Our commitment to Equality, Diversity and Inclusion

Our CEO, Iain Munro, writes on the impact of the Black Lives Matter movement and Creative Scotland’s commitment to equality, diversity and inclusion.

Iain Munro

Photo: Iain Munro, by Neil Hanna

In what is already a time of great change, this feels like a critical moment for us all. A moment that perhaps future generations will look back on and judge whether we responded to make the fundamental changes needed to eradicate racism and inequality.

Twenty-seven years after the racist murder of Stephen Lawrence and twenty-one years after the Macpherson Report, the Black Lives Matter movement has exposed once more the systemic racism that persists around the world and within our own country. In listening to 'Black and Creative in Scotland' over this last weekend, I was further reminded that significant challenges and inequalities endure.

Combined with a Covid-19 pandemic which poses the very real threat of deepening social, economic and health inequalities yet further, it is clear that positive words must be backed by real action.

I am very conscious that as a white man in a senior role, I am writing from a privileged position. I understand the responsibility of those who can help make change happen, to listen, learn and act. This includes me and Creative Scotland.

As the national body for creative development, we have a responsibility to ensure our work and our support reflects the diversity of Scotland’s population; and that opportunities to create, participate or work in the arts, screen and creative industries are accessible, inclusive and open to everyone, irrespective of their background.

And while we have made progress in embedding principles of equality and diversity in our strategies and practices, now is the time for us to renew our commitment to helping tackle racism and all forms of prejudice and inequality.

This includes the establishment of an Equality and Diversity Advisory Group which will have a role as our critical friend, help us with gaining insights and become better informed about key issues to ensure we deliver change. We will begin recruitment soon with the aim of having the group in place by the end of August at the latest.

We are also reinvigorating our commitment to diversifying who receives and benefits from our support. It is clear too much creative potential remains unrecognised and invisible across Scotland.

We will continue our Create:Inclusion fund, established in 2019 to help increase the diversity of people in the arts, screen and creative industries. The fund helps recipients to develop their creative and professional practice, including research and development of new work, developing collaborations, and exploring different ways to develop organisations. There will be another round later this year.

Whilst Create:Inclusion is a specific, equality and diversity focused programme, we equally recognise the need to actively prioritise equalities, diversity and inclusion across all our programmes of support. All Regularly Funded Organisations are required to have an Equalities, Diversity and Inclusion (EDI) Action Plan and we have taken further steps through recent revisions to our Open Fund. However, there is more to do in order to ensure all opportunities are accessible and that the beneficiaries are truly representative of the diversity of Scotland.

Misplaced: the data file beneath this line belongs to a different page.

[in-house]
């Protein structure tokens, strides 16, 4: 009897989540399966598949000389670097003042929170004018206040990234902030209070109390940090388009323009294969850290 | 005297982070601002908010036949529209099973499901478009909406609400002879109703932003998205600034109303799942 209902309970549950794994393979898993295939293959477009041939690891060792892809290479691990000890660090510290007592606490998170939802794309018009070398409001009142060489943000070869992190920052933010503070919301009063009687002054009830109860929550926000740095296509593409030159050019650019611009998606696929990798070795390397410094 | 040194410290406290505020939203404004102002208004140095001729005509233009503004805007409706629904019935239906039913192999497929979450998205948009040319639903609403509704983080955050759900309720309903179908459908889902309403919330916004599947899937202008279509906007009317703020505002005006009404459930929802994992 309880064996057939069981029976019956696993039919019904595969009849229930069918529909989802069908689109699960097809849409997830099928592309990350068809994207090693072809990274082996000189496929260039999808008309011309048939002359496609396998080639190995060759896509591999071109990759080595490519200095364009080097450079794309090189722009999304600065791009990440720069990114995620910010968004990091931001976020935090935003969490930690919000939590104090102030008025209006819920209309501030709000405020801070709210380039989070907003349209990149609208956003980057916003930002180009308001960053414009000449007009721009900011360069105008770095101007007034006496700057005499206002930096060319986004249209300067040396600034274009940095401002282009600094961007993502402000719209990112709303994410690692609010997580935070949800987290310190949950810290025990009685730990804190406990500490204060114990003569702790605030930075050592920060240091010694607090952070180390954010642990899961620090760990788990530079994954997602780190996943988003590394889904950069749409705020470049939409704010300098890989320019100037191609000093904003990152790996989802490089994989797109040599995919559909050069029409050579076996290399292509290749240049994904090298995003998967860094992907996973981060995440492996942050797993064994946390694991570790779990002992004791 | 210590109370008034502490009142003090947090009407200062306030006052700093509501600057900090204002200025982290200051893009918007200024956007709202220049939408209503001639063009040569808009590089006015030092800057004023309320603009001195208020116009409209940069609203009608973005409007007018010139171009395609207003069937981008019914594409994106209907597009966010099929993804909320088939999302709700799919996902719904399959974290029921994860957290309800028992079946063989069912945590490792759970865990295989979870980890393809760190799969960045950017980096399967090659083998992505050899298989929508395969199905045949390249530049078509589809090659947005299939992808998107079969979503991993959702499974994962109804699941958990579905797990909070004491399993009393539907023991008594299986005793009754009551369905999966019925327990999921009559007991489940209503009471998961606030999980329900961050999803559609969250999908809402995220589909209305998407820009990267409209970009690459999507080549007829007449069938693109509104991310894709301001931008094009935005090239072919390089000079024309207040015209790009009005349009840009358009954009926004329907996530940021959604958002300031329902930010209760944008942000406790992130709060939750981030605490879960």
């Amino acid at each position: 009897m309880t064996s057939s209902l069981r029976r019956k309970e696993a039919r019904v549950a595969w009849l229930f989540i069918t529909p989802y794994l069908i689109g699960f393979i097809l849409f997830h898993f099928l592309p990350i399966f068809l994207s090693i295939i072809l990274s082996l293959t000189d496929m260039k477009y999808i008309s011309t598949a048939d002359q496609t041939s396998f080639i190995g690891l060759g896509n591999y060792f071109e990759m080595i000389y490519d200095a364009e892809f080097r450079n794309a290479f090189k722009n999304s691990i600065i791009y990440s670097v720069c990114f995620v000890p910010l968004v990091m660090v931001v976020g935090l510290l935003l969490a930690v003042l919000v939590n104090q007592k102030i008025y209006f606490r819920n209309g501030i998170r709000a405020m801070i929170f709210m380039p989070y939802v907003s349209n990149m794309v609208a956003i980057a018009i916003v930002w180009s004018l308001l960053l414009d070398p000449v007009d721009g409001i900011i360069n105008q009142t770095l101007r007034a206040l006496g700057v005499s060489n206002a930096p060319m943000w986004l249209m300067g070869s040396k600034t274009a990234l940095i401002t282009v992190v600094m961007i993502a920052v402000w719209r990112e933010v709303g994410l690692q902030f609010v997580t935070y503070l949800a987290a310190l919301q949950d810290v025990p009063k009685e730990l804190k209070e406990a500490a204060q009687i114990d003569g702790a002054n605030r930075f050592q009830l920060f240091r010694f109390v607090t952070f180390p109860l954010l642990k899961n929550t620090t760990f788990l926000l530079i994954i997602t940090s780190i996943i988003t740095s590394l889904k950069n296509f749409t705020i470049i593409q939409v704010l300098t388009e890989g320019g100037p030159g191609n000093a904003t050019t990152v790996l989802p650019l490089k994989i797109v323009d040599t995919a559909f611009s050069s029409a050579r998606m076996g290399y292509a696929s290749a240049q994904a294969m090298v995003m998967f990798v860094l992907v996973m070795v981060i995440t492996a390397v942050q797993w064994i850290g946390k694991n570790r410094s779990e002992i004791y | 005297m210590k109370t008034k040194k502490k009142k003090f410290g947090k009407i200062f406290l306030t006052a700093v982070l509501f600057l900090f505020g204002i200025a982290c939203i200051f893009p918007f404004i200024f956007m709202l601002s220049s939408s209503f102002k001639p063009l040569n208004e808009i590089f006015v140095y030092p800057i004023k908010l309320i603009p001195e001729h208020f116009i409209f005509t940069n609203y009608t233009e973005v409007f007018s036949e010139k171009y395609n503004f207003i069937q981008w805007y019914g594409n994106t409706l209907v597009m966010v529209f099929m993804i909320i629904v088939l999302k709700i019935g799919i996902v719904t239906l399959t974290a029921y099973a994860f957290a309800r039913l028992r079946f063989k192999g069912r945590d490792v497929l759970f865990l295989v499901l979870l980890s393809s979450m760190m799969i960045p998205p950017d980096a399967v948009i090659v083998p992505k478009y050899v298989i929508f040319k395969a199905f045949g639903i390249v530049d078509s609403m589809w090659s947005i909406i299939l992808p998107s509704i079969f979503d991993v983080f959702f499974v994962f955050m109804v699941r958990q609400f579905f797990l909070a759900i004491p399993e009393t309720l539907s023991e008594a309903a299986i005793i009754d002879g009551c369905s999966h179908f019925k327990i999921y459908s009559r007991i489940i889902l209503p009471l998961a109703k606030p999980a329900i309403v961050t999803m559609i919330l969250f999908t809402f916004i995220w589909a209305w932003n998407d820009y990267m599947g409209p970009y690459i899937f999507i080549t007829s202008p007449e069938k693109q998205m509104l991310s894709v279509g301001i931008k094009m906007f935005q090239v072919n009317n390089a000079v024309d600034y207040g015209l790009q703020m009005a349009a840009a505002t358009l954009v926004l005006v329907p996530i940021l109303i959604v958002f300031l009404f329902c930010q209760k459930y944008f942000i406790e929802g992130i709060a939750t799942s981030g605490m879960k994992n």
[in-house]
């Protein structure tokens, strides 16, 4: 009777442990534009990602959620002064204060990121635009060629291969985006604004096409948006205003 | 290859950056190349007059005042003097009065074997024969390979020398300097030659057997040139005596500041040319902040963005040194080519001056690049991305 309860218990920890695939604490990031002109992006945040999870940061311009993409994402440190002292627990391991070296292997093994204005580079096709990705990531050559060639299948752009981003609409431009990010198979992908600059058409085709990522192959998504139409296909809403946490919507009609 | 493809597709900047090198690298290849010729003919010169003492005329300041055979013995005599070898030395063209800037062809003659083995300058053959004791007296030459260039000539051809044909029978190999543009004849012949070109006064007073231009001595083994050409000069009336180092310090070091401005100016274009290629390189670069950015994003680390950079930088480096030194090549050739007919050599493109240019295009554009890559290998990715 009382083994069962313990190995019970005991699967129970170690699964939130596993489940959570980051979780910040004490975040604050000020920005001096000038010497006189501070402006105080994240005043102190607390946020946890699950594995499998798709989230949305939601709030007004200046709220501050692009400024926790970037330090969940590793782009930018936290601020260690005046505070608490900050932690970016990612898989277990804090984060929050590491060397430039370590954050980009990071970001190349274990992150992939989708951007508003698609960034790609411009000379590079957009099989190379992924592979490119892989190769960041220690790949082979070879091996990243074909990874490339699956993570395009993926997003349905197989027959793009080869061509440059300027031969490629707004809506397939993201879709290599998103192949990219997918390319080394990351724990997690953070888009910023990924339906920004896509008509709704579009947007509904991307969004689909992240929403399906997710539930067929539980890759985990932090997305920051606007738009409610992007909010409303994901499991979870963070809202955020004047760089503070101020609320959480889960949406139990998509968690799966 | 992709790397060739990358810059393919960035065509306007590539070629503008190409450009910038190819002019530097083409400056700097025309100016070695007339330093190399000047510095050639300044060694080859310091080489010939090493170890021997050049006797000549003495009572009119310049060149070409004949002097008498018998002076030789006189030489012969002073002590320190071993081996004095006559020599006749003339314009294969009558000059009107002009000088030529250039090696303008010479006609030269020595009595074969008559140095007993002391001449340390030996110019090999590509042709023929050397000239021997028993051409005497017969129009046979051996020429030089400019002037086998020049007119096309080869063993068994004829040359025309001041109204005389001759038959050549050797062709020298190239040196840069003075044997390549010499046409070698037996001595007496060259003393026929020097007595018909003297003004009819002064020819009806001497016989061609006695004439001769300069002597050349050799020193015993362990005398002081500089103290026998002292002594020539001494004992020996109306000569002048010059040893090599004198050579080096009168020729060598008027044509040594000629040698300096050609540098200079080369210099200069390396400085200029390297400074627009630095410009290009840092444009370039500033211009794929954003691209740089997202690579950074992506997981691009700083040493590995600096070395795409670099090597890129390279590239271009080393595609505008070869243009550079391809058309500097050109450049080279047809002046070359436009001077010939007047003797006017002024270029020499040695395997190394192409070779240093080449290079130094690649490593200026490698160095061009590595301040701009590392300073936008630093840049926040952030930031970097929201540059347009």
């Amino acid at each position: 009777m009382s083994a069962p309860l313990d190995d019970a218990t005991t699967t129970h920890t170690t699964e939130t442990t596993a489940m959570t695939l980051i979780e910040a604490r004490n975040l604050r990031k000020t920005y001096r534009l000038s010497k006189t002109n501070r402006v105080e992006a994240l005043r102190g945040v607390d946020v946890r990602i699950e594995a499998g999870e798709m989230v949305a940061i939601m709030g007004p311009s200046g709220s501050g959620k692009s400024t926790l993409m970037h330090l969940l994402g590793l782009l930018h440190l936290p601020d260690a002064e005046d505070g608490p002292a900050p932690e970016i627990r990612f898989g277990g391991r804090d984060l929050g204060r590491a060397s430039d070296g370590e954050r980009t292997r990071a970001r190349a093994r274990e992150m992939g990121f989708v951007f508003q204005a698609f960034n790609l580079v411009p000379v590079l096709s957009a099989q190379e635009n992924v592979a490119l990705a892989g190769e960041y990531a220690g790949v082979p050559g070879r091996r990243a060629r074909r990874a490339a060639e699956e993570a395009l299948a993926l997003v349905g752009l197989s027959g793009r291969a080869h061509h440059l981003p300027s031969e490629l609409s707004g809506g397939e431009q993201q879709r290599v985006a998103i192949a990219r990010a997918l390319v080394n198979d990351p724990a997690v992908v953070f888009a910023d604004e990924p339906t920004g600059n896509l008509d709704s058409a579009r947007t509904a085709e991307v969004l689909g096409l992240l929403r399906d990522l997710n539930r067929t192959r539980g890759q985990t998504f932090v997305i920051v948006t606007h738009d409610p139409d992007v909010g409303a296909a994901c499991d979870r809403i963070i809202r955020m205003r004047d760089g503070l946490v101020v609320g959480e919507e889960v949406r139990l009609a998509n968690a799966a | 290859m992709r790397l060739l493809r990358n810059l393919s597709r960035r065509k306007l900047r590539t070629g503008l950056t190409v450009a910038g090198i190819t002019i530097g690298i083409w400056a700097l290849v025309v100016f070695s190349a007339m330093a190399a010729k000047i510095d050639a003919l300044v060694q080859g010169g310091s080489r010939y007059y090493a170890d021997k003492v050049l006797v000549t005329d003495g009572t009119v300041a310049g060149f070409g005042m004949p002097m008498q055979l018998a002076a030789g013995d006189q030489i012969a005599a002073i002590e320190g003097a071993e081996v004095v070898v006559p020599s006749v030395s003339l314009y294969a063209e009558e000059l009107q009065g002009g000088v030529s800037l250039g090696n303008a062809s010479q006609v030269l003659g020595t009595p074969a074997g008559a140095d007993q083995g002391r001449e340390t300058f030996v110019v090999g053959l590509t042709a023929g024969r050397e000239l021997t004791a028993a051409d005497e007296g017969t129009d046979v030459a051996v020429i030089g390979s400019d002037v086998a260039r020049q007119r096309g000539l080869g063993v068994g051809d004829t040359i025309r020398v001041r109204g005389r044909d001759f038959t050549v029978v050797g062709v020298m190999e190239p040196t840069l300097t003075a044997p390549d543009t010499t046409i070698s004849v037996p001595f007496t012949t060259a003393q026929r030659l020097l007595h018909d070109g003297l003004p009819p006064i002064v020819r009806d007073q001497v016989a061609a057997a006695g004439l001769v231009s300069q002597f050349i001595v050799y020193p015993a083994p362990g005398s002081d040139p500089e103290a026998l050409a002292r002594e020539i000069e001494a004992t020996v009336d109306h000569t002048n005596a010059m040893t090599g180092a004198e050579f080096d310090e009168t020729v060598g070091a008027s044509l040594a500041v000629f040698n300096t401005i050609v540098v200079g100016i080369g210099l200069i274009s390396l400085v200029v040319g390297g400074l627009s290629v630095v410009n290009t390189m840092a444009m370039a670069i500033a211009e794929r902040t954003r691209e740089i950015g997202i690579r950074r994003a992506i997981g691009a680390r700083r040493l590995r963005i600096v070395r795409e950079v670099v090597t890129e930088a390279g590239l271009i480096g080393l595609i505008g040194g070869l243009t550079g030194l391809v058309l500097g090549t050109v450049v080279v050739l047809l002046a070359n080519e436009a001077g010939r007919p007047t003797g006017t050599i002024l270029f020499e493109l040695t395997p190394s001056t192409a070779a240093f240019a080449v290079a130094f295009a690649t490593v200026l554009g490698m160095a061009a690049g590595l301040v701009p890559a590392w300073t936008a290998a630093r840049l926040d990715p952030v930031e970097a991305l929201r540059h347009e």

We are committed to taking this further as we progress with a new strategy and funding framework throughout 2020/21. We will create clearer and more visible indicators against refreshed Equalities Outcomes and look further at how best to ensure a diverse range of voices and perspectives inform our decision making.

Partnership initiatives will also continue. In Screen, this includes working with the British Film Institute on Diversity Standards as a way to help address under-representation in film and screen.

We will also open up the opportunity for two further Diversity Agents for Change posts in Scotland. These will build on our existing partnerships with the City of Edinburgh Council and Glasgow Life to establish dedicated roles which help improve representation and employment in the arts, the diversity of arts programming, and the engagement with participants and audiences from diverse ethnic backgrounds.

We are also committed to diversifying our workforce to ensure that Creative Scotland itself is fully inclusive and that all staff work to mainstream equalities, diversity and inclusion in all that we do. This includes our recruitment processes, an expanded and mandatory programme of training for all staff and Board, and deepening the work of our internal Equalities Working Group.

Although these examples are all positive and important steps, we know we can, and must, go further and will say more about all of our work in relation to EDI when we publish our annual business plan in a few weeks’ time.

Those who know me well, know I have deeply held values of respect, integrity and inclusion. My usual approach is one of quiet conviction, but this is a time to be unequivocal. Black lives matter and EDI is an absolute priority for Creative Scotland this year and beyond. We will listen, and we will act, in order to play our role in creating a Scotland where the fundamental importance of equality, diversity and inclusion is understood, and creative activity is valued as vital to the lives of everyone.

Iain Munro
Chief Executive
Creative Scotland